How To Buy A Guitar Amp

by Leon Waters, Dec. 1, 2014

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Nigel Tufnel: The numbers all go to eleven. Look, right across the board, eleven, eleven, eleven…

Marty DiBergi: Oh, I see. And most amps go up to ten?

Nigel Tufnel: Exactly.

Marty DiBergi: Does that mean it’s louder? Is it any louder?

Nigel Tufnel: Well, it’s one louder, isn’t it? It’s not ten.

For every aspiring musician – no matter which instrument they play – watching This is Spinal Tap is a rite of passage. Generation after generation of future greats have split their sides over exploding drummers, none-more-black album covers, and tiny Stonehenge-themed stage props. If you are a newcomer to the world of music, you are now required to buy a copy and watch it immediately.

In amongst This is Spinal Tap’s bountiful wealth of classic scenes sits the above exchange between fictional filmmaker Marty DiBergi and Spinal Tap guitarist Nigel Tufnel. To many, those lines were little more than great comedic scriptwriting – but to innumerable legions of guitarists and gear builders they were much, much more than that. They were – and still are – a stiff shot of pure, undiluted inspiration!

Welcome to the article your neighbours don’t want you to read.

Step One: The Need To Be Heard

You are here because you want to make a sound. Whatever you want to do with that sound depends on you – your mind, your personality, your life experiences, your story – and you alone. The world of music is somewhat unique, in that there isn’t really a “right” or “wrong” way to explore it. Whether you want to make music for yourself, impress your friends, or be a star, every path is a valid one to walk. But nonetheless, making a sound is where the fun really begins.

Right now, we’re going to help you pick the next essential ingredient to toss into your own personal musical melting pot. By the time we’re done, you’ll have all you need to make your sound – and make it as loud or soft as you please.

Step Two: Glamour-Free Workhorse, Or Backline Superstar?

Guitars are iconic instruments – but they are only part of the total tone-delivering, image-enhancing package. For many guitarists, the amplifiers they play through are as much a part of their image and overall style as the guitars they play and the clothes they wear. Picture Slash, for instance, and you’ll most likely visualise a Marshall stack in the background pushing out the notes squeezed violently yet lovingly from his vintage Gibson Les Paul guitar. Slash’s Marshalls are as much a part of him as his timeless axes, nailed-on-the-head bent notes, grinding rock riffs, and ultra-stylish top hat.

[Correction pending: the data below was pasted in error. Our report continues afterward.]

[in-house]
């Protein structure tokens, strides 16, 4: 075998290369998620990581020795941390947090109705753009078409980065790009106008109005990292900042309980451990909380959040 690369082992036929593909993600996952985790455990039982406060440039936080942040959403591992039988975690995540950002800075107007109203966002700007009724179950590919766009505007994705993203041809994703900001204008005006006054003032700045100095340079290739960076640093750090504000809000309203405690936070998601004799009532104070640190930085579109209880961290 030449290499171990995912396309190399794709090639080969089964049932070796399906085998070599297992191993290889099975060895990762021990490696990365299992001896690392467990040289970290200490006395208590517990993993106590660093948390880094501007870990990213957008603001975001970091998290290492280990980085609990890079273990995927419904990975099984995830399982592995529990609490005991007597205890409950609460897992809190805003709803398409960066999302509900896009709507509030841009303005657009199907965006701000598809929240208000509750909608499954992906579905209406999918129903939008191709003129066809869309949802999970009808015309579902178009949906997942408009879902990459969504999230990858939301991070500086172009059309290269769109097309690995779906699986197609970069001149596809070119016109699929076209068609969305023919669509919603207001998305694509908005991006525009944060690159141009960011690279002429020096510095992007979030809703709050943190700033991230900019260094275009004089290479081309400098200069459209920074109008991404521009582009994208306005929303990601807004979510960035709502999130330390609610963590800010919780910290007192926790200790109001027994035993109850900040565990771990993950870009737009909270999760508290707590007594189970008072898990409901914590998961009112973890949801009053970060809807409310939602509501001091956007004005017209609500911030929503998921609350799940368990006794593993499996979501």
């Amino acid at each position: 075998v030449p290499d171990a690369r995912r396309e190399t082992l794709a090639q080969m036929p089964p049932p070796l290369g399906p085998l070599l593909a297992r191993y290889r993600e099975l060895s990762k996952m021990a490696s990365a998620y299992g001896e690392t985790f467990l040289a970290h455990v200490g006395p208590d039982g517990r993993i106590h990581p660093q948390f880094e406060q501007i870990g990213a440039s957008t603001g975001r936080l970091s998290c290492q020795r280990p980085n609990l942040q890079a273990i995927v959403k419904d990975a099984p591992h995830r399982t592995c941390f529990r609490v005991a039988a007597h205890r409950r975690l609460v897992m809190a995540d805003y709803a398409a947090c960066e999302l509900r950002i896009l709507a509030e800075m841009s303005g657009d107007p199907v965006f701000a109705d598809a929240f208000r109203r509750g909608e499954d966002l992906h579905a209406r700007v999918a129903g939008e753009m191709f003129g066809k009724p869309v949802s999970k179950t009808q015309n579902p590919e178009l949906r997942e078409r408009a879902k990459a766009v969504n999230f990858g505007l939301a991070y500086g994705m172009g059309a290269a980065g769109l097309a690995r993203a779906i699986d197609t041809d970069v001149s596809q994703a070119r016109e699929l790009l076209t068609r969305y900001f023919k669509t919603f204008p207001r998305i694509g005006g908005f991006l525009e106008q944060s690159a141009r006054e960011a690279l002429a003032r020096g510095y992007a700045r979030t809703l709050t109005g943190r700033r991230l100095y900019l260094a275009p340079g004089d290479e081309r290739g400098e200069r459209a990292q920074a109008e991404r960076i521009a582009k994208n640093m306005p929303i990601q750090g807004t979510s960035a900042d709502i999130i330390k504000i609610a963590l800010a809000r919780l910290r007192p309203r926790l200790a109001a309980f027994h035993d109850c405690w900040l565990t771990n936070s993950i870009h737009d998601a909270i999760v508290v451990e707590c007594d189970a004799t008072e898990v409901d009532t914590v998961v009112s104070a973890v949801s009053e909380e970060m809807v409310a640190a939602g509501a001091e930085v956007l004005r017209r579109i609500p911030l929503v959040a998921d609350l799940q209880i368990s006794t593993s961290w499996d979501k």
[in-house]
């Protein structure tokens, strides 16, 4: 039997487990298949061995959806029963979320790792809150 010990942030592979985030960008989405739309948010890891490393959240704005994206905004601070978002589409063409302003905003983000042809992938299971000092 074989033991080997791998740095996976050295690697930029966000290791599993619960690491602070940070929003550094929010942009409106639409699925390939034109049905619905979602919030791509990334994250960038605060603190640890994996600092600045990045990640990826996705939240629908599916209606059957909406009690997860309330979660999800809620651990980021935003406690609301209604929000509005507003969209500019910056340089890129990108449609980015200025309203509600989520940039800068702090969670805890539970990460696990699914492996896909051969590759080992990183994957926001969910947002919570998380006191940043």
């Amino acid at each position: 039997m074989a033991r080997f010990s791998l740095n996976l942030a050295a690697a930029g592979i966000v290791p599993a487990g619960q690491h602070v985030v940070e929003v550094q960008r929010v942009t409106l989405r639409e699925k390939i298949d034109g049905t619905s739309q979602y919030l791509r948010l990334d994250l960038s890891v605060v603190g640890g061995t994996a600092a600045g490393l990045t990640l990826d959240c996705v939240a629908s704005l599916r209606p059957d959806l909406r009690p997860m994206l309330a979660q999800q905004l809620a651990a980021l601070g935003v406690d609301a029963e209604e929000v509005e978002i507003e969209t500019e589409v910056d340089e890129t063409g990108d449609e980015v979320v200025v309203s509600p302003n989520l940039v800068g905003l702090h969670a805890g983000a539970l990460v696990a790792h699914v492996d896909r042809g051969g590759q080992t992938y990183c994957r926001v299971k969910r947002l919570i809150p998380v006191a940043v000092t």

A great place to start when choosing an amplifier is to pack your guitar into a gig bag, stride into a music shop, and let your eyes be your guide. Let your visual inputs wander around the room and allow your subconscious to settle the issue for you. Whether it’s a silver-fronted Fender Hot Rod Deville or a stern and imposing Randall Thrasher, it’s all good.

If you’re set on deciding consciously, that’s fine too. In this case, try considering how each of the amps in the store will match your guitar in terms of visual effect. Take your guitar out of its case and hold it in front of every amp you can see. People might stare, but who cares? You’re on the most rock ‘n’ roll mission of all – and making the right choice is important. A good amp is a serious investment.

Also, think about which amps will fit the style of music you want to play. Intuition will tell you more than you think; a Fender Blues Deville won’t do if you’re into tech metal, but a Blackstar or Engl stack will. You’ll most likely know what fits on sight – but if not, pick any old thing and move on to…

Step Three: Sounds Good, Right?

What sounds good to you? Well, it’s probably early days yet – but you’ll be surprised how much your ears know already. You’ve spent many hours digesting musical sounds, maybe without even realising it – and at this point, it’s crucial to trust your ears, and be assured that they’ll become even more knowledgeable as your musical training progresses.